Walking back up the hill he felt the disgust at living alone, his piddling job and the daily drinking cycle. Days of bottles and sleepless nights during which he vowed no drinking tomorrow. He stopped, took the flask out of the bag and drained off the cognac. He was at the right point. He seemed to emerge from a form of detachment into a coldly analytical frame of mind. He could have 30 more drinks – or none. He wanted to walk on the wall over the precipice the way he used to in their first years together - he playing the clown walking on the parapet along the edge of the abyss and laughing and waving his arms like an acrobat while Mariana squealed in delight and fear. He wished she could see him do it. It might make her reconsider. The best of him, he knew, lay down there in that valley, among those foothills, and on the slopes of Terminillo – his fading youth, his former hopes, his love. Were they not recoverable? Or was life so brutal and so malicious as to offer only one chance? It was unfair.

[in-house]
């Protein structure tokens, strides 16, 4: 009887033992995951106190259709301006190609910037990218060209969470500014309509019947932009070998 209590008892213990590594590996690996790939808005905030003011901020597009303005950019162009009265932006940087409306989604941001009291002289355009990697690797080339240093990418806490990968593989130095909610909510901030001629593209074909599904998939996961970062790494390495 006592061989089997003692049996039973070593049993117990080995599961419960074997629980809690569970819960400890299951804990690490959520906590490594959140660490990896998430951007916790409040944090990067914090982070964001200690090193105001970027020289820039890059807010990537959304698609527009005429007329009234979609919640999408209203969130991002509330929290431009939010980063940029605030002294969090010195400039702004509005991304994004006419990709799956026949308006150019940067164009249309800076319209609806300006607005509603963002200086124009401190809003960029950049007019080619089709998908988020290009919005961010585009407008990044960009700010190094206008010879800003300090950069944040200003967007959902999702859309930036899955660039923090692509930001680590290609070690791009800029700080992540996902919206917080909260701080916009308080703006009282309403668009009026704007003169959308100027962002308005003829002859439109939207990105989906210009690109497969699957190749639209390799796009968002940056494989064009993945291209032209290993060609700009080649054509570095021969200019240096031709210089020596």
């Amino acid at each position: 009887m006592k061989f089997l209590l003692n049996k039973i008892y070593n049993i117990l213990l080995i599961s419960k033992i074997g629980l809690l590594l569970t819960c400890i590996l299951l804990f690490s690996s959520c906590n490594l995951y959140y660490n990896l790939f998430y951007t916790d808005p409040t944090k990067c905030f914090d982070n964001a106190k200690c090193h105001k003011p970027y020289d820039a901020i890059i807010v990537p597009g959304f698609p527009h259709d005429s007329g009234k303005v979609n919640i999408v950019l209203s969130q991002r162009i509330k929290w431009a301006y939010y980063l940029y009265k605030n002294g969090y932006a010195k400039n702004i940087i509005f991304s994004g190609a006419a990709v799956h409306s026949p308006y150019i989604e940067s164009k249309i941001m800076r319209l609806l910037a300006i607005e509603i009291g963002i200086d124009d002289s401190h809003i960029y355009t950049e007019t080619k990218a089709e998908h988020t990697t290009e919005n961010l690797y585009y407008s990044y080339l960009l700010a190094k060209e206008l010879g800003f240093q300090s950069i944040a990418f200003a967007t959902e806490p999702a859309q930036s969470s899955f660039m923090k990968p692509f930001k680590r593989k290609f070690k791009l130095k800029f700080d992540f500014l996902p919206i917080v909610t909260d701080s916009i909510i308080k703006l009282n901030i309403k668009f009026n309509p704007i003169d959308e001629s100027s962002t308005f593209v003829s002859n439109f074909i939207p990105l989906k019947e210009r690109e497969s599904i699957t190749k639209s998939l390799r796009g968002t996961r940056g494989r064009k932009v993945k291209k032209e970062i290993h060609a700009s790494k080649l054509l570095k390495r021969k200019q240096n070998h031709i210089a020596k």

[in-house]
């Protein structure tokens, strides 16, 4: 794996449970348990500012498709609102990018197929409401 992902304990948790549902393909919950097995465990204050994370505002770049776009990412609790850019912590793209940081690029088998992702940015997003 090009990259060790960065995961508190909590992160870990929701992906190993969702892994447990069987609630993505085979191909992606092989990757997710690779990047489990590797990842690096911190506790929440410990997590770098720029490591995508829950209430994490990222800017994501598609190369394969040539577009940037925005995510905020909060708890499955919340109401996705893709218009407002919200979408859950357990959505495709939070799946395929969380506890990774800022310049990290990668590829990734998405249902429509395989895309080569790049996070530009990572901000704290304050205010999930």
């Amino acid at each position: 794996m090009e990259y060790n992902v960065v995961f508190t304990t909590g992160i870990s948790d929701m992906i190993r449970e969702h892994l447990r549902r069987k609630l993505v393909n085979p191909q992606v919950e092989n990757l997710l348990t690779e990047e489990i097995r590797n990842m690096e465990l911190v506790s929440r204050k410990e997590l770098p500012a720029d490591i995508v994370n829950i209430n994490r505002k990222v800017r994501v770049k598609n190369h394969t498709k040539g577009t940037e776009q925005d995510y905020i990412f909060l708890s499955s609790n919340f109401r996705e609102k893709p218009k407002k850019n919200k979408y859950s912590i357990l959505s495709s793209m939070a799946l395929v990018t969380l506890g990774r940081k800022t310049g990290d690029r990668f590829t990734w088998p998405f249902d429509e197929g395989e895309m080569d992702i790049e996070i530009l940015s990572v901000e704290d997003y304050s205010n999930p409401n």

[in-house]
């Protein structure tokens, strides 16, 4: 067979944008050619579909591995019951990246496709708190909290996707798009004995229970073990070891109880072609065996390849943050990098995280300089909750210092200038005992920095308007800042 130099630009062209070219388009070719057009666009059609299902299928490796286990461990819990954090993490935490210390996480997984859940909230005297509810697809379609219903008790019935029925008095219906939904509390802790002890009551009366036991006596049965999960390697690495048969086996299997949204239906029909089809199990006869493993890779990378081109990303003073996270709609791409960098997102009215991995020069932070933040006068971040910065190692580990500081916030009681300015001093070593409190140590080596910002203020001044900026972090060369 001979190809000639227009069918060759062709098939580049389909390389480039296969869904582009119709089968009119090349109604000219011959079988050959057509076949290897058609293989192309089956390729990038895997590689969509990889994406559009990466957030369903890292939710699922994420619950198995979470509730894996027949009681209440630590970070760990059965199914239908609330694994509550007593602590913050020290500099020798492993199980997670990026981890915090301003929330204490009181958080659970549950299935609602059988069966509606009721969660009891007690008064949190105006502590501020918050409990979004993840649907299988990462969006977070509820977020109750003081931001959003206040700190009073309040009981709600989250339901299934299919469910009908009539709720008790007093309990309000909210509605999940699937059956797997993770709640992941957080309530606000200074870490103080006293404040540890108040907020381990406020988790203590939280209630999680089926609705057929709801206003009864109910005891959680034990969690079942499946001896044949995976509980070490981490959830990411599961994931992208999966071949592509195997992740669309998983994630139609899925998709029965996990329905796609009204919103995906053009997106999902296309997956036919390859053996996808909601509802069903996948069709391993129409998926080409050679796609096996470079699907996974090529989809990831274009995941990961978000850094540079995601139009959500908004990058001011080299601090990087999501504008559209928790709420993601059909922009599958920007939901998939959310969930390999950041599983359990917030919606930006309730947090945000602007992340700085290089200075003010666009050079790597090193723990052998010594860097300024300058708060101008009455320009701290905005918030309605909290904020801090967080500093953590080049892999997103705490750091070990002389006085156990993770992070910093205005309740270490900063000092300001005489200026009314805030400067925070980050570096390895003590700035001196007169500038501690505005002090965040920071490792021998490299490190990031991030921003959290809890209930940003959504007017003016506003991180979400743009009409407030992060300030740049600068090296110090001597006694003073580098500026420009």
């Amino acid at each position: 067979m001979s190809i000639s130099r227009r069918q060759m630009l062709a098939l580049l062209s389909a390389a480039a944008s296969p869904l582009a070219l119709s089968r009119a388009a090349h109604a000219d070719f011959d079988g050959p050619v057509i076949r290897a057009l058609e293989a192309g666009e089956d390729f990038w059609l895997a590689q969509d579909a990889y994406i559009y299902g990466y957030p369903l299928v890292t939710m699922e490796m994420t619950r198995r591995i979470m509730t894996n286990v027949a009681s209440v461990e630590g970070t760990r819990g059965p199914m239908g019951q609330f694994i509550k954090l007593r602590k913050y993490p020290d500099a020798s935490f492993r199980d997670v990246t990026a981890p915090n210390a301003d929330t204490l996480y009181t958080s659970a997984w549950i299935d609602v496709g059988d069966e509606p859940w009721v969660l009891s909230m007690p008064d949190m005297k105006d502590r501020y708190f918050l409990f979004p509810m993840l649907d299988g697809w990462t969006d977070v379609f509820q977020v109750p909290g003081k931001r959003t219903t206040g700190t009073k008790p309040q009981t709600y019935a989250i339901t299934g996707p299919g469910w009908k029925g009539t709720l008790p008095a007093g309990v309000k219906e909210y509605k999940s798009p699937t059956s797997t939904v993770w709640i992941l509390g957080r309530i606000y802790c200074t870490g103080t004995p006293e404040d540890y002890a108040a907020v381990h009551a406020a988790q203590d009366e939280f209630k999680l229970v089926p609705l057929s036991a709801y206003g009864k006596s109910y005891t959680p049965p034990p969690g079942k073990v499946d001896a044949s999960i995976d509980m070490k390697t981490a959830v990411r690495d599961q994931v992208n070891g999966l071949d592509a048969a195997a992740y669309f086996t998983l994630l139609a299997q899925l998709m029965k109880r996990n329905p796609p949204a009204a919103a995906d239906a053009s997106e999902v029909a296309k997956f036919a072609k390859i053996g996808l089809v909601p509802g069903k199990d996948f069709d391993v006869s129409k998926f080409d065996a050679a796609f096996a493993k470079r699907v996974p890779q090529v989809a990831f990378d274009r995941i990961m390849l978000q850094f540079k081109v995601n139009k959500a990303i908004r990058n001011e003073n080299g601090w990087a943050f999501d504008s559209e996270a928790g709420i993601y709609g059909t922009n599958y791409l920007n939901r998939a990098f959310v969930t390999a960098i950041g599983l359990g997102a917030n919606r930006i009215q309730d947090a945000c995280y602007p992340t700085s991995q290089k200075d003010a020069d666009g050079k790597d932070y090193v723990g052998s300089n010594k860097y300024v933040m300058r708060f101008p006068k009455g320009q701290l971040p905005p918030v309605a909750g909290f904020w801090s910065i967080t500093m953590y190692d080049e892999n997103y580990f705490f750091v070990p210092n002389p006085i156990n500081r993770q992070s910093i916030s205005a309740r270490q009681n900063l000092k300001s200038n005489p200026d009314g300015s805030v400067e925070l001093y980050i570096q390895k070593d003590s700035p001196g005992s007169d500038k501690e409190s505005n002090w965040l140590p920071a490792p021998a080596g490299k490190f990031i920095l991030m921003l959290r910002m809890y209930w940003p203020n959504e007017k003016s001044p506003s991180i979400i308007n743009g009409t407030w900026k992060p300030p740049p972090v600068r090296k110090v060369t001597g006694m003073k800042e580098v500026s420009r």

The piazza was deserted. Fabio and Renato were ready to leave. But Federico didn’t want the moment of his omnipotence to end. He had worked hard to arrive at such sensations. While his friends ordered espressos at the only stand still open, he sauntered toward the ravine overlook. Casually he put one foot on the parapet and stepped up on it. He felt he could walk a high wire. He put his hands in his pockets and strolled along the top of the wall. As he turned toward Fabio and Renato and grinned, the world began to move. At first ever so slightly. But yes, the planet was definitely spinning. He should hold on. But hold on to what? The parapet was quivering. Fabio and Renato crouched down on the cobblestones. Federico felt the wall cracking and crumbling under his feet. Cracking and crumbling until, at last, he was walking on air.
© 2001 Gaither Stewart
Gaither Stewart is a writer and journalist who lives in Rome. His articles and fiction have appeared in many international publications. Two of his e-books are available from Southern Cross Review. See E-book Library